But what about the money? Did Papyrus immediately strike it rich? Not exactly. According to Kaemmer, "The original Indy 500 was done on a budget of about $90,000--absurd by today's standards. EA gave us an advance against royalties, and we contributed some money of our own. I did Indy 500 by myself for about a year, then Rich Garcia, the first person we hired, worked with me for the last six months. The 2D game artwork was done at EA, by one guy, the sound effects and music were done by another guy at EA--and that was about it. EA wanted us to port the game to the Amiga (computer system), since sales were better in Europe on the Amiga, so I did that by myself in another eight months for another $30,000 or so. The Amiga sales helped get us to the break-even point."
Papyrus would not release another game until 1993, four years after Indy 500 first went to market. It was a generally prosperous but not an entirely thrilling period for the young company. They were busy performing contract programming and computer consulting work while piecing together the finances and personnel for its next big project, a game that would eventually be known as IndyCar Racing. It was also a time when Geoff Crammond made a notable reappearance, unveiling (in 1992) one of the great auto racing sims of the decade, the now-revered World Circuit: The Grand Prix Racing Simulation. The stunning World Circuit quickly proved Papyrus was not alone as a competent PC race sim builder. Keying on the rarified environment of Formula 1, the game authentically covered the world of open-wheeled racing as it was known throughout Europe and much of the world, and in virtually every aspect it surpassed the now-antiquated Indy 500.
Though the official governing body of Formula 1 racing frowned on the use of its name in something as trivial as a video game, World Circuit was clearly F1 all the way--from its 16 real-world tracks to its stunning vehicle power to weight ratios and its glorious scenery (particularly in locales such as the upscale seaside resort principality of Monaco). The game was much bigger, much more comprehensive, infinitely prettier and far more refined than Papyrus' only product to date.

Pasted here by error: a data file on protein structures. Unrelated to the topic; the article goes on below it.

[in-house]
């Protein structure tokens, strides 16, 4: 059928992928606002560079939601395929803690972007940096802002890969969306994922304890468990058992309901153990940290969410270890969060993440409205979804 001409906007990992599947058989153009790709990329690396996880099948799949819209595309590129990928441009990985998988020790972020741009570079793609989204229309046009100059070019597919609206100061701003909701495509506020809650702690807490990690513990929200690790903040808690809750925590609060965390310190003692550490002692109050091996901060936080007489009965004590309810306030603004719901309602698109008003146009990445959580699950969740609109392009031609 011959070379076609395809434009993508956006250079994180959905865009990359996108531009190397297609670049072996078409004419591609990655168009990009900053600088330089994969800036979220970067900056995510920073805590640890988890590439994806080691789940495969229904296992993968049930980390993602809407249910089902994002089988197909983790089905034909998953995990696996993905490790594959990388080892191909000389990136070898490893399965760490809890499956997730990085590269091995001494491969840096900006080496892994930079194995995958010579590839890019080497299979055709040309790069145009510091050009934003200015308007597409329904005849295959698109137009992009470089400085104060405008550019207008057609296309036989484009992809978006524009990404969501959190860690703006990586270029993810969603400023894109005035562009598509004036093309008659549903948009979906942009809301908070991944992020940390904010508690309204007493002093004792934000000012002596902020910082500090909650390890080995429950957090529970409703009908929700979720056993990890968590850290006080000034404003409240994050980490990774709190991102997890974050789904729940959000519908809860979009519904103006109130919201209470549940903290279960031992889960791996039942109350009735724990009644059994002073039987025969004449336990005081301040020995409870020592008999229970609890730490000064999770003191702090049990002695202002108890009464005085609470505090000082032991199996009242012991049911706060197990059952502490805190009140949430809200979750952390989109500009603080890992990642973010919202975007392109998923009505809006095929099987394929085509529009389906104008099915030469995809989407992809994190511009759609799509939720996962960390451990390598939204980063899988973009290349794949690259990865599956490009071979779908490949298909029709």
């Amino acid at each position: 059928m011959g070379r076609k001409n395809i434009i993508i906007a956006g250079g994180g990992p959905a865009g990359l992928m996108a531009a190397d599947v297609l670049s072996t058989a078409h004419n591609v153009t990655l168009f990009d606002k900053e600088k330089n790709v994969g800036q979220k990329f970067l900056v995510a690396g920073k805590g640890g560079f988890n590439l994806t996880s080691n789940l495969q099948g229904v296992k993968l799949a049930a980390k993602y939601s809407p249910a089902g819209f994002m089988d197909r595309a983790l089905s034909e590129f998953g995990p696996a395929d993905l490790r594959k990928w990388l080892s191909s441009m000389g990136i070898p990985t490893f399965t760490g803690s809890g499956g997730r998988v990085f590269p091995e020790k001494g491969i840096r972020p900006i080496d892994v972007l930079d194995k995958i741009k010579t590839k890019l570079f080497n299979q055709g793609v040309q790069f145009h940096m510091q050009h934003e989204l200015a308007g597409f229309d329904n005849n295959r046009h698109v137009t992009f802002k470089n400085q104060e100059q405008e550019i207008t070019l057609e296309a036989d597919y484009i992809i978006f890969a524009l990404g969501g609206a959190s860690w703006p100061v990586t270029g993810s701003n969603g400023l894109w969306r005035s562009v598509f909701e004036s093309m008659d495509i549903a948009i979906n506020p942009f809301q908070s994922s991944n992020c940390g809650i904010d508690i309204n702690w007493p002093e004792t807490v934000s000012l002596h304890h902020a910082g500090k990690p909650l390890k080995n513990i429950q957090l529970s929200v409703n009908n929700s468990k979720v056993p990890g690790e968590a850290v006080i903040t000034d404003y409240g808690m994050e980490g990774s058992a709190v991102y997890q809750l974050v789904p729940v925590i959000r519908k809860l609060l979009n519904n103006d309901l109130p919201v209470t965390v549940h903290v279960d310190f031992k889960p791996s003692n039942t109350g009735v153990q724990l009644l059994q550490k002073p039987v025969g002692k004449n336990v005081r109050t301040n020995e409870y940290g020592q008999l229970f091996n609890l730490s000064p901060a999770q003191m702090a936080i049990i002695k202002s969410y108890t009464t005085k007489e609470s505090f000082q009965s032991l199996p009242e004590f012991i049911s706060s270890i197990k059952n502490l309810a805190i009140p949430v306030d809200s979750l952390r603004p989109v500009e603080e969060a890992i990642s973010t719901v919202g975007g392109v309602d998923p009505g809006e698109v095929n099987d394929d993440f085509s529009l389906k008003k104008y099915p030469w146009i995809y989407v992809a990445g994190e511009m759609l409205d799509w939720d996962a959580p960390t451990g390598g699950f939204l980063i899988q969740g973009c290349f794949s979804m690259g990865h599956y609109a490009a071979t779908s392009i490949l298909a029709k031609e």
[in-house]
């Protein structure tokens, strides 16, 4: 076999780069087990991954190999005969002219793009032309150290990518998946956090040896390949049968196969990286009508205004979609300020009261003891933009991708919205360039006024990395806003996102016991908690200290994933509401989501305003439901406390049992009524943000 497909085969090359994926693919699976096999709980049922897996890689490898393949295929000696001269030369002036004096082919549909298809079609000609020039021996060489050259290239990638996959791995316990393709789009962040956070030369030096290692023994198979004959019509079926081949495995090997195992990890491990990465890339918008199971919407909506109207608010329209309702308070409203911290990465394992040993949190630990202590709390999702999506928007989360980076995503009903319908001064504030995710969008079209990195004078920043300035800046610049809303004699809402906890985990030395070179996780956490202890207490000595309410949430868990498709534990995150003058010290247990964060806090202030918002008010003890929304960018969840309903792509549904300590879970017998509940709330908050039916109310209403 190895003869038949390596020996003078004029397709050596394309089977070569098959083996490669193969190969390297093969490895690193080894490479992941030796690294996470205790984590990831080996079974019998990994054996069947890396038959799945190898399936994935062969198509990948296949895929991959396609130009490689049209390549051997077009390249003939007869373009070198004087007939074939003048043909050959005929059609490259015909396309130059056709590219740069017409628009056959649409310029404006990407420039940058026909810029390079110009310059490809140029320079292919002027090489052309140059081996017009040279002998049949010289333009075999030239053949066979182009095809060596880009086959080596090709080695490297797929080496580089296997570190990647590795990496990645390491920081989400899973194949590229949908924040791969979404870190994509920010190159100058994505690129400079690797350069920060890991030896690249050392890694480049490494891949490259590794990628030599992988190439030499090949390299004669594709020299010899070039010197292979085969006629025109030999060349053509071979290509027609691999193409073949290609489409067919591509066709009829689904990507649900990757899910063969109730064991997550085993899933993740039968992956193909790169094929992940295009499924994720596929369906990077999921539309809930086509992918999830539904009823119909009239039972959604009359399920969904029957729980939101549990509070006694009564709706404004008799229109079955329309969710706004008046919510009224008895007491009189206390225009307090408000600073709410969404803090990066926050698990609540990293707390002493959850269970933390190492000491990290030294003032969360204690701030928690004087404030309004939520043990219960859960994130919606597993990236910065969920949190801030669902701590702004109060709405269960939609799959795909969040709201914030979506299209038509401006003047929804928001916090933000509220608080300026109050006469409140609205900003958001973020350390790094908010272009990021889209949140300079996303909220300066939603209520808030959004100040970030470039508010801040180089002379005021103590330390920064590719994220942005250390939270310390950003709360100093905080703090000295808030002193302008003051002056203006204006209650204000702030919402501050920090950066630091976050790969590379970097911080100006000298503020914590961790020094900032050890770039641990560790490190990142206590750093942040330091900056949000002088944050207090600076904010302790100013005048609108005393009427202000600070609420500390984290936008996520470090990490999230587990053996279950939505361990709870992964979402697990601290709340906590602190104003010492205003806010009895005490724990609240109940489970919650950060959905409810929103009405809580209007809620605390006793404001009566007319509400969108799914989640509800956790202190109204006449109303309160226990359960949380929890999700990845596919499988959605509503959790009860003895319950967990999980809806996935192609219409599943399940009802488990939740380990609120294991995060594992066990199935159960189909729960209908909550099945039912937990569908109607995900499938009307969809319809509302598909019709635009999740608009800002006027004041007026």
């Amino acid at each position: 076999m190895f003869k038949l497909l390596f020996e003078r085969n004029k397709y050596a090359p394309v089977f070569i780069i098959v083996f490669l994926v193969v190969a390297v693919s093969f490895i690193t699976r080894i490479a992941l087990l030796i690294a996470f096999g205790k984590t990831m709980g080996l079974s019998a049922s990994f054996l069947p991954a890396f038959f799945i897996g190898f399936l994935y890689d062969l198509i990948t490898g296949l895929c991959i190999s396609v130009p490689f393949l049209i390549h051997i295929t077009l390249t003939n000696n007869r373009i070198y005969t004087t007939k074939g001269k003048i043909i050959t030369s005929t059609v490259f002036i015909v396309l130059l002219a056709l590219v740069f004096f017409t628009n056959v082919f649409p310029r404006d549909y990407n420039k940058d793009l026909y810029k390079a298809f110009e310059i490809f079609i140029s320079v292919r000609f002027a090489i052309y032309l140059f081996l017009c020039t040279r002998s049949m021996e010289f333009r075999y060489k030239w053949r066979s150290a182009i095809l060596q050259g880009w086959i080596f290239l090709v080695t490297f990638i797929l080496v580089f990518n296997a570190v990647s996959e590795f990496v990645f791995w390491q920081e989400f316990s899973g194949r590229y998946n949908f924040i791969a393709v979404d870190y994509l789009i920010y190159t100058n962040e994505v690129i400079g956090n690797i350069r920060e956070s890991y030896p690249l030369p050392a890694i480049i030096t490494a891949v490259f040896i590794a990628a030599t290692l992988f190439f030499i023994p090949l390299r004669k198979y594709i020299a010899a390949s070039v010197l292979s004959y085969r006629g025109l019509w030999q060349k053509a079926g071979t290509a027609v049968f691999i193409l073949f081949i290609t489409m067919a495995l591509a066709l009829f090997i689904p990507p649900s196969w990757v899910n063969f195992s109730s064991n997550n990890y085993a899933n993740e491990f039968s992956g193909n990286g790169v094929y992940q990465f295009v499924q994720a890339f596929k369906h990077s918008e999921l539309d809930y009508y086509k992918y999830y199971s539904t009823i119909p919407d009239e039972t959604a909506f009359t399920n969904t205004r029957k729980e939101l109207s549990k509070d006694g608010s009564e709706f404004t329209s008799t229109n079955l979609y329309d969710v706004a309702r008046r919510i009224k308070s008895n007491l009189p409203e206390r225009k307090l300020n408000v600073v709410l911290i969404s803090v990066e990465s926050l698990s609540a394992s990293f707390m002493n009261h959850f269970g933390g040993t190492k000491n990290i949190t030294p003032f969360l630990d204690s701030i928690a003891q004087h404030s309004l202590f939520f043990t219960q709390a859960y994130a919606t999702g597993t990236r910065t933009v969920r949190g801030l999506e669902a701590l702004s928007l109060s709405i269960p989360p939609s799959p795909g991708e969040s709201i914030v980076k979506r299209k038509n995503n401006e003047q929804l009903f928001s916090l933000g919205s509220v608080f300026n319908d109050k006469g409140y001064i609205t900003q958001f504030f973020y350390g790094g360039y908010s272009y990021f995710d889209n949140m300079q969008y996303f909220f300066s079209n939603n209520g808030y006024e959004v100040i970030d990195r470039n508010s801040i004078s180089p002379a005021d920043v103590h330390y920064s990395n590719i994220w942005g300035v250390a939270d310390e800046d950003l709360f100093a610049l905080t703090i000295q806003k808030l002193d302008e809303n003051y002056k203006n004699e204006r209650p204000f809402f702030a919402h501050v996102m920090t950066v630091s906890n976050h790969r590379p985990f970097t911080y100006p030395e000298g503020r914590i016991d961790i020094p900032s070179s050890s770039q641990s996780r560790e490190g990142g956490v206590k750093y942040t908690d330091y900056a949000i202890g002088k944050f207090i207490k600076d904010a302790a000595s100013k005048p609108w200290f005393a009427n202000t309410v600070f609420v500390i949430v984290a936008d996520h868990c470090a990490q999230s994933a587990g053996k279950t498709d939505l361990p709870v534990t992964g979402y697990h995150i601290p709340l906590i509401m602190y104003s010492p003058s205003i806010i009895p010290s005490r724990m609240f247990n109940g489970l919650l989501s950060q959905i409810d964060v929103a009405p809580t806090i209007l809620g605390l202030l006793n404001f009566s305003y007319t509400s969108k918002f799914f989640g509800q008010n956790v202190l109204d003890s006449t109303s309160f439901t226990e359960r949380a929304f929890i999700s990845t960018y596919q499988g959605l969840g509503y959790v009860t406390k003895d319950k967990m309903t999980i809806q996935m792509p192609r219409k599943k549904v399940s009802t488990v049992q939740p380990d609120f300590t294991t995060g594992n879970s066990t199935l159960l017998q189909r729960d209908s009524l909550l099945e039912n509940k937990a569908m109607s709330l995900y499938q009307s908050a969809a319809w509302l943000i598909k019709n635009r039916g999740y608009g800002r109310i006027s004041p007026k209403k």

Says Kaemmer, "I remember when we were working on IndyCar, and we were all proud of ourselves because we had real-time, perspective-correct texture mapping, and we saw a demo of World Circuit, Geoff Crammond's original F1 game, and got very worried. He was doing texturing on the road surface, which we were not--for frame rate purposes--and his game looked really good. So we went ahead and textured the road surface, too, and it turned out the frame rate hit wasn't as bad as we had thought."
The encore to Indy 500 arrived, finally, one year after the Crammond milestone. Still a DOS-based affair (Microsoft's Windows was now into version 3.0, but it remained unfriendly to high-end gaming), and once again rendered in what at the time was considered low resolution (blocky 320x200), IndyCar nevertheless showed that Papyrus was in this racing thing for keeps.
For starters, it was an officially licensed product. While Kaemmer is the first to admit that a license doesn't automatically make a good game great, he does acknowledge an IndyCar game without an IndyCar license would have been a far less effective and believable product. With the licensing in place, Papyrus was able to use real track names and designs. It strategically positioned authentic sponsor names and logos throughout the courses and on each authentically rendered automobile, thereby exponentially increasing the "wow" factor.
In IndyCar, published by Virgin rather than EA, Papyrus upped the stakes considerably from Indy 500, delivering such notable perks as multiple TV-type replays, a markedly enhanced garage and setup routine, and breakaway parts that flew hither and thither following serious instances of contact. Indeed, one of the "hidden" joys of any Papyrus game is reverse track driving, wherein the player attempts to create the most cataclysmic head-on multicar pileup. And certainly breakaway parts only added to the fun.
Nonetheless, Kaemmer remembers the potential victim count being quite a bit higher in Indy 500, where "The strategy was to lie in wait on the front straight, which was lined on both sides with a concrete barrier, and leave no place for the hapless opponents to go. We would quite often get everyone but four or five in one giant wreck. I may have gotten everyone once..."
The game shipped with eight tracks in total, and seven more in an add-on expansion pack. The final piece of the puzzle--Indianapolis itself--was added as a separate add-on pack after the proper licensing was secured. IndyCar Racing would ultimately sell in the neighborhood of 300,000 units worldwide, a definite step up from 1989's maiden effort and a real feather in the cap. Still, it wasn't the earth-shattering total for which Papyrus had wishfully longed. That pleasure would be reserved for the following year, 1994, when Papyrus trumped just about everyone.